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Ripper, by Isabel Allende.

October 13, 2013

Ripper, by Isabel Allende.  Harper (2014), Hardcover, 496 pages.

An enjoyable mystery novel by an author popular for her magical realism and historical fiction.

With Ripper, Isabel Allende experiments with a genre new to her, but her new book is full of the exuberant writing that has delighted readers.  It is not magical or historical, but her unique characters and fanciful happenings are still present.  So is her sly wit and sharply critical comments on topics such as the human cost of war.  The book is set in San Francisco and is full of astute descriptions of Allende’s fellow citizens there.

The character around whom the plot circles is Amanda, a bright teenager in San Francisco who has joined with her loving grandfather and a cluster of teenagers in “Ripper,” an online game of solving murders.  In the past they have examined historical crimes but as a series of weird and seemingly unrelated murders occur around San Francisco, they become involved.

Amanda lives with her widowed grandfather, Blake, and her mother, Indiana, who earns a meager living from massage, aromatherapy, and other new age healing practices.  Indiana is the real center of the book. She extremely sexy and attracts male admirers. (I had trouble imagining her as being blond and blue-eyed the way Allende describes her, and I would have liked fewer descriptions of just how alluring she was.)  Two men compete for her attentions: a rich, sophisticated playboy and a veteran SEAL, retired from service after being wounded.  Amanda’s father is divorced from her mother but has continued friendly and frequent relations with them.  He heads a group within the San Francisco police that is supposed to solve murders.  Other unusual characters move in and out of the story.  They include a male transvestite and a pitiful woman seemingly about to die from cancer.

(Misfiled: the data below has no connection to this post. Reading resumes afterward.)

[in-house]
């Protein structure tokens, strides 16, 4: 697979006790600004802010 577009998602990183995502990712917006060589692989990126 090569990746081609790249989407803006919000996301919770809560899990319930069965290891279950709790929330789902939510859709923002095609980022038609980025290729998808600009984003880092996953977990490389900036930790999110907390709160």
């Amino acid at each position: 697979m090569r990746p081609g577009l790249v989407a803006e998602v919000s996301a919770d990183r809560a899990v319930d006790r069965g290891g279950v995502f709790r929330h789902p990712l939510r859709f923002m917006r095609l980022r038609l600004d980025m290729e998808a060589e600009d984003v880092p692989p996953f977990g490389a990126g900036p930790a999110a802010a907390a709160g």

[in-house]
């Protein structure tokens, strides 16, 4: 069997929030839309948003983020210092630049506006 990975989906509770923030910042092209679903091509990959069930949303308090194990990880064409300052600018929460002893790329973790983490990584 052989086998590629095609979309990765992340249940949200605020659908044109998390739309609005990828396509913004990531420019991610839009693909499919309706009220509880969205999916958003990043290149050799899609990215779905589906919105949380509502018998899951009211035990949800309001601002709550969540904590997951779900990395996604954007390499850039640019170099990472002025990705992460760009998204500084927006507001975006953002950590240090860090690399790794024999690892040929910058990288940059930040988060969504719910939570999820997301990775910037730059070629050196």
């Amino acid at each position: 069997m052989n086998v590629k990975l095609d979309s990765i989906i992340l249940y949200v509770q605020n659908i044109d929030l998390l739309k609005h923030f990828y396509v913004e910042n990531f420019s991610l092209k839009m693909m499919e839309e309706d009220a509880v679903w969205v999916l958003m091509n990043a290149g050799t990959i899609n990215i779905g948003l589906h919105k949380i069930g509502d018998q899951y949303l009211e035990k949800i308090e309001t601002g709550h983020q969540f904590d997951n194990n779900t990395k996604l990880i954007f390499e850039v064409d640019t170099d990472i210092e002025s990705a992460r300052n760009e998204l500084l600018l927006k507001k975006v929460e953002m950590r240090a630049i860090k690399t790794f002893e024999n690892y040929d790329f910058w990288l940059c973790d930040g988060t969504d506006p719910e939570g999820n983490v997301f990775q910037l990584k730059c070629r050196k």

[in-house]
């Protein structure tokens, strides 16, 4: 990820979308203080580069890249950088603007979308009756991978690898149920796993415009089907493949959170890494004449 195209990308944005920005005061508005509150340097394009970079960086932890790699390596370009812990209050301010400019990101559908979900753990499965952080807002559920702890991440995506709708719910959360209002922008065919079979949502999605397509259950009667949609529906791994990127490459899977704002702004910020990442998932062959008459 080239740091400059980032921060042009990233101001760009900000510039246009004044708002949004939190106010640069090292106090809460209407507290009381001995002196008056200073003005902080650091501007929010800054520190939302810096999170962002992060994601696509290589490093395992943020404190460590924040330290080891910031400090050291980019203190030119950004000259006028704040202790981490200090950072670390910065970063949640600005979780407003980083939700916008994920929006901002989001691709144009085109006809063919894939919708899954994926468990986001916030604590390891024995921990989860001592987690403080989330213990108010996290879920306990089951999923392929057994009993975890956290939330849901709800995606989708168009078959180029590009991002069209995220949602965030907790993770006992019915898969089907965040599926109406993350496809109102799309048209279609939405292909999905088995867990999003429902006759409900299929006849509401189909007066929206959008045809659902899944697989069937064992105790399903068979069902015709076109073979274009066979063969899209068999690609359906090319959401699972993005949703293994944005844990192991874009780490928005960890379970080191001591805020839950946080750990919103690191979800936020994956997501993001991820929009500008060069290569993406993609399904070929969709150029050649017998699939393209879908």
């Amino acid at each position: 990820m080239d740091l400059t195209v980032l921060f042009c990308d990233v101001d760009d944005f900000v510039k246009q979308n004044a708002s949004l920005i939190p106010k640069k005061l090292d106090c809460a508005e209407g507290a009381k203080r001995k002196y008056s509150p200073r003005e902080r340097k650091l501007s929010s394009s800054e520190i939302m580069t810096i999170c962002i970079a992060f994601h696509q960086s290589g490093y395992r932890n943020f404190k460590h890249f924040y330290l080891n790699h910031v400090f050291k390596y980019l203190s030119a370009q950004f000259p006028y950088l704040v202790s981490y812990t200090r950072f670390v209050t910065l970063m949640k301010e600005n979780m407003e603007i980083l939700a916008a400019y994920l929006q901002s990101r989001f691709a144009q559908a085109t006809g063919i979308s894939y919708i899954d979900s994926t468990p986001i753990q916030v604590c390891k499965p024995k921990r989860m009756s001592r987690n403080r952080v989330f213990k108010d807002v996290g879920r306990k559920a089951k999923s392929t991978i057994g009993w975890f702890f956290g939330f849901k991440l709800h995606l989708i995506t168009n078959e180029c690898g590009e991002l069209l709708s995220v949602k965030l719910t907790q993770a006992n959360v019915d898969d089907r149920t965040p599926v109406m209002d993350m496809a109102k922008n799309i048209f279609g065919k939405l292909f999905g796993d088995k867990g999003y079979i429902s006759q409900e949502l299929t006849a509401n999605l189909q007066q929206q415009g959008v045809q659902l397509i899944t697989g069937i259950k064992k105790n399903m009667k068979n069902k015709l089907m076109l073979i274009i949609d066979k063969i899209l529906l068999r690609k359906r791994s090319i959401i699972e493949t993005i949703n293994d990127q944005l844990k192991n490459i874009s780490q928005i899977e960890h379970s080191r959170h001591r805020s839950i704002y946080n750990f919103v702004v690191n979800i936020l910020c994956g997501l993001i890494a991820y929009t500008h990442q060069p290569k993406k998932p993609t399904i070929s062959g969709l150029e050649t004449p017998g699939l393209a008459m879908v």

In the initial chapters, Allende jumps around, introducing and describing her various clusters of characters.  As I read I groped for any connections between them.  By the last third of the book, however, we gradually see the connections and feel the suspense between rising.  The ending is horrendous.

Allende displays her familiar skills in this book.  I found it fun to read, but not as good as her early magical realism novels.  I recommend this book to all Allende fans, to San Francisco residents and all those who love the city, and to mystery fans who won’t be put off by the author’s long lush descriptions.

I read this book as a pre-publication ebook from the publisher.  Thanks.  It will be out early next year.

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